The Toyota Prius is not just a car. It’s a statement of environmentalism. It’s also a figurehead for cutting-edge transportation technology. And to many, it’s the vehicle to be seen in around Southern California. For the 2010 model year, Toyota has completely revamped its gas-electric hybrid darling, but to the likely delight of the car’s fans, it still looks very much like a Prius.
Even though the shape of the outgoing Prius has become a familiar one, the 2004-2009 variation was actually the second generation of the car. The original Prius was launched in Japan in 1997 and went on sale here in early 2000. That car was a little more conventional looking than the hump-backed hatchback that’s become known as the hallmark of hybrid cars. That’s the version that really put the Prius on the map.
So how do you do an encore with a car that’s so well known and beloved? The first order of business was to apply the latest technology, with newer, smaller hybrid batteries and other components that make for a car that’s better overall. At the same time, those technologies also give it even higher fuel economy numbers. The 2010 beats the 2009 with an overall EPA rating of 50 miles per gallon.
What’s even more amazing is that the new car is also more powerful than the old one, and drivability is greatly improved. While the first two generations of the Prius were a little on the pokey side when it was time to giddy up, this one actually gets up and goes pretty well when it needs to. It’s still no dragster, but the poster child for green driving really doesn’t need nor want to be.
My favorite improvement to the car’s mechanical layout is that the steering actually provides some feel to what the front tires are doing with respect to the road surface. I never cared for the steering in the previous Prius, and always felt that I was just turning around control that was connected to an electronic switch, much like on the console on a video game.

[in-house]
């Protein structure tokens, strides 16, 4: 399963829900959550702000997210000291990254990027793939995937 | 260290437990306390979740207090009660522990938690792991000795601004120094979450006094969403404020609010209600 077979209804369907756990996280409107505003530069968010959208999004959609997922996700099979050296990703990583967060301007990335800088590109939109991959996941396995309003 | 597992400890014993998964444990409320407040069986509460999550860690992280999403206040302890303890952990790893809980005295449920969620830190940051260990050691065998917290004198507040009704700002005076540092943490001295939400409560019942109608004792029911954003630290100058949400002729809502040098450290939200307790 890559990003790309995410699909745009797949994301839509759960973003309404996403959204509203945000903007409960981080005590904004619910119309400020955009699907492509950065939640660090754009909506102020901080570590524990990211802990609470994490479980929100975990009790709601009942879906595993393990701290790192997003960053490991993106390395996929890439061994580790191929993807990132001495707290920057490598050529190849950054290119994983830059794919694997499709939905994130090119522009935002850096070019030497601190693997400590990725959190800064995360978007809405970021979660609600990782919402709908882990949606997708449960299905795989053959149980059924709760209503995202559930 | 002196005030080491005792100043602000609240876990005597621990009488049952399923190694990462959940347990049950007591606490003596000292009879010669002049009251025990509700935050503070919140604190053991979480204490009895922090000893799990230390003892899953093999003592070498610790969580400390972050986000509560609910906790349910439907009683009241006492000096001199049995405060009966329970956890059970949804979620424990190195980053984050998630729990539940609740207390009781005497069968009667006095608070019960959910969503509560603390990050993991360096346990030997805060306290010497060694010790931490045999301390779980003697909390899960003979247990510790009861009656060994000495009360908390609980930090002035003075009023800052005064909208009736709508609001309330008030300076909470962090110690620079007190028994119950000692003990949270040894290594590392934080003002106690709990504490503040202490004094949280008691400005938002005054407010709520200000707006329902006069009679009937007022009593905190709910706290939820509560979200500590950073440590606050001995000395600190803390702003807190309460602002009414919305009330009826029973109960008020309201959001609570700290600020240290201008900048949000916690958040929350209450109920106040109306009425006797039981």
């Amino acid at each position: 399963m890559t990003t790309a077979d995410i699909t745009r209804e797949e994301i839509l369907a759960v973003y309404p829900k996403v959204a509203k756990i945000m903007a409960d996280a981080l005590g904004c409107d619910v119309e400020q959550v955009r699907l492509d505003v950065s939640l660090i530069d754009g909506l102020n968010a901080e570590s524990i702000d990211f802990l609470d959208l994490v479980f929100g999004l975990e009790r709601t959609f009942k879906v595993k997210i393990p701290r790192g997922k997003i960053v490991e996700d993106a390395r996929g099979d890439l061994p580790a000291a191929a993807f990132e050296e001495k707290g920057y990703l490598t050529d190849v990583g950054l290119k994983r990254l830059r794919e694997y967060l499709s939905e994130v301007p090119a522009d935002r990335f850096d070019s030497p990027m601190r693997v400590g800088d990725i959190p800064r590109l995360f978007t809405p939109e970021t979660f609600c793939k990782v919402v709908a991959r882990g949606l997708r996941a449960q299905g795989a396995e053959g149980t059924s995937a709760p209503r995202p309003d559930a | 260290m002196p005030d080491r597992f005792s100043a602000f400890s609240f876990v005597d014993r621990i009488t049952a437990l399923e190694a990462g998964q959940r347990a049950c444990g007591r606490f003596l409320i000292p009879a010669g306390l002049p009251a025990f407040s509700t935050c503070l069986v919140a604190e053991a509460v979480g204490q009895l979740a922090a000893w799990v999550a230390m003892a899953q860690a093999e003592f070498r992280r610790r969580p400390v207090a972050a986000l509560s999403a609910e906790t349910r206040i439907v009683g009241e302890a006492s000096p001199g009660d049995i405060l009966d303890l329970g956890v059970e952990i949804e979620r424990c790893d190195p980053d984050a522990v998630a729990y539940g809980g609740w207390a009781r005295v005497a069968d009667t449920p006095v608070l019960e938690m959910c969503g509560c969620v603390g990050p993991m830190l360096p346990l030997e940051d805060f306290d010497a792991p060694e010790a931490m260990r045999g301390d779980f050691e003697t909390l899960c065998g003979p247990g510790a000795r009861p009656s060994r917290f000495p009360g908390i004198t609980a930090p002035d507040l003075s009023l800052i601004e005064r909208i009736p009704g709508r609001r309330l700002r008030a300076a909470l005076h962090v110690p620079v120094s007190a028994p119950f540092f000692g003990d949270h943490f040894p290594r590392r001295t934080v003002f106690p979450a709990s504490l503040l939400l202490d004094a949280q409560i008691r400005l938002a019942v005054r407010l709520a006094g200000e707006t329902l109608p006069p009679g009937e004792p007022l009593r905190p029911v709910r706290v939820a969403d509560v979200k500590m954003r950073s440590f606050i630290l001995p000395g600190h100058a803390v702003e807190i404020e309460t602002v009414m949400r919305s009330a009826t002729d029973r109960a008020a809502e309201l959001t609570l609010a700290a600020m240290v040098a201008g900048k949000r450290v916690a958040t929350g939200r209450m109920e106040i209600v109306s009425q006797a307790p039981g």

Another chassis improvement comes in the form of optional 17” wheels and tires. Part of having an “eco” car often meant rolling around on dinky little wheels with skinny tires as part of an overall effort toward efficiency. There are standard 15” wheels – as there were on the previous car – but those who want something a little more aggressive in appearance can opt for the larger wheels for the first time. From a visual standpoint, they really set the car off.
The new Prius is actually bigger than the old one, although just barely. It grows by an inch or so in every direction on the outside, but this really isn’t enough for most people to even notice. The big difference is on the inside, notably in the rear seat and in the cargo area. Sitting behind the wheel, it’s immediately apparent that this is a roomier car.
There has also been a lot of development in making the Prius more luxurious. When the second generation model debuted in 2003, there was no option for leather seats, only cloth. But Toyota noticed that lots of dealers were adding leather upholstery at customers’ requests, so eventually leather became a factory option.
You can deck the 2010 Prius out with leather, and for the first time, a sunroof. But since this is the darling of environmentalism, it’s not just any sunroof. This one contains solar panels which capture sunlight when the car is parked and power a ventilation fan. This cuts down on air conditioner use when the Prius is started up, so it adds to overall efficiency.
This advanced hybrid also offers other technologies, including automated self-parking, which was first seen on the high-end Lexus LS. For those who never quite mastered the art of parallel parking, Intelligent Parking Assist takes over the task and glides the car into your selected spot automatically.
All other modern amenities are either standard or available as well. Automatic climate control, fingertip controls for audio and other functions built into the steering wheel, a navigation system with a color back-up camera, and so on. The Prius may be an environmentally friendly car, but its buyers won’t really be sacrificing anything they may have become used to in a modern vehicle.
Those buyers will be proud to show off their new hybrids, knowing that the Prius says many things. It says “I’m saving fuel.” It also says “I’m helping the environment,” and “I love technology.” But what the Prius says above all is “I’m driving a Prius…you can tell by its shape.”
I’ll see you down the road.
Dave Kunz is the automotive reporter at KABC-TV Channel 7. He’s also a car enthusiast and owns several classics. Dave can be reached at TVCarz@pacbell.net.